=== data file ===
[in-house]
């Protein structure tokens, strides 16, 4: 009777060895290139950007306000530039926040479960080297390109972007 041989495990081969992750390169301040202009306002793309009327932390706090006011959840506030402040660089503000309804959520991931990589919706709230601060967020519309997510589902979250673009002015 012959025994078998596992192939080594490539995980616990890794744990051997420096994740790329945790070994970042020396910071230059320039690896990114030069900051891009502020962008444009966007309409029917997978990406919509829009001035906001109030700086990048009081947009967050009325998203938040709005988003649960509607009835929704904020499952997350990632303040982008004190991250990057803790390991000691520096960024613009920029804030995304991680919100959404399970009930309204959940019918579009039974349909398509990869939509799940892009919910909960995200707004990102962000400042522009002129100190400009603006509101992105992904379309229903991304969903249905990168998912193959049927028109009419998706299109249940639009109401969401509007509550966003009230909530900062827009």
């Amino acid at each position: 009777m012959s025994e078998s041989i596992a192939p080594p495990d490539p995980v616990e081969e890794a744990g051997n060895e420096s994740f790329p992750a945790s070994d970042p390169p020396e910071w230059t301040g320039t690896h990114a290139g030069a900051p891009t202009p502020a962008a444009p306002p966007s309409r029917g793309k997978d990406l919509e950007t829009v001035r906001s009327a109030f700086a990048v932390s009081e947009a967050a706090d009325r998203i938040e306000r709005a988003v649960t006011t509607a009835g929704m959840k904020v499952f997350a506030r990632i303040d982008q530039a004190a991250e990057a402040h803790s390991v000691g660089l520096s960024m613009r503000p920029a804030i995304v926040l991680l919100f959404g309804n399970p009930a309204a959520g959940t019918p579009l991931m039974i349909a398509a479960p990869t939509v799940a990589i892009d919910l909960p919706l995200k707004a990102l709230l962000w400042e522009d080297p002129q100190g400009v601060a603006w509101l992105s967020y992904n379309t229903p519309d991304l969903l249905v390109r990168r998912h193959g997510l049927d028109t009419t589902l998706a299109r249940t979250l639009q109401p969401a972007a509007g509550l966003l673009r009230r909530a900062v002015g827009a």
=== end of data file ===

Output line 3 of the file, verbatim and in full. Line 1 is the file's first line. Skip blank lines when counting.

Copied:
């Amino acid at each position: 009777m012959s025994e078998s041989i596992a192939p080594p495990d490539p995980v616990e081969e890794a744990g051997n060895e420096s994740f790329p992750a945790s070994d970042p390169p020396e910071w230059t301040g320039t690896h990114a290139g030069a900051p891009t202009p502020a962008a444009p306002p966007s309409r029917g793309k997978d990406l919509e950007t829009v001035r906001s009327a109030f700086a990048v932390s009081e947009a967050a706090d009325r998203i938040e306000r709005a988003v649960t006011t509607a009835g929704m959840k904020v499952f997350a506030r990632i303040d982008q530039a004190a991250e990057a402040h803790s390991v000691g660089l520096s960024m613009r503000p920029a804030i995304v926040l991680l919100f959404g309804n399970p009930a309204a959520g959940t019918p579009l991931m039974i349909a398509a479960p990869t939509v799940a990589i892009d919910l909960p919706l995200k707004a990102l709230l962000w400042e522009d080297p002129q100190g400009v601060a603006w509101l992105s967020y992904n379309t229903p519309d991304l969903l249905v390109r990168r998912h193959g997510l049927d028109t009419t589902l998706a299109r249940t979250l639009q109401p969401a972007a509007g509550l966003l673009r009230r909530a900062v002015g827009a």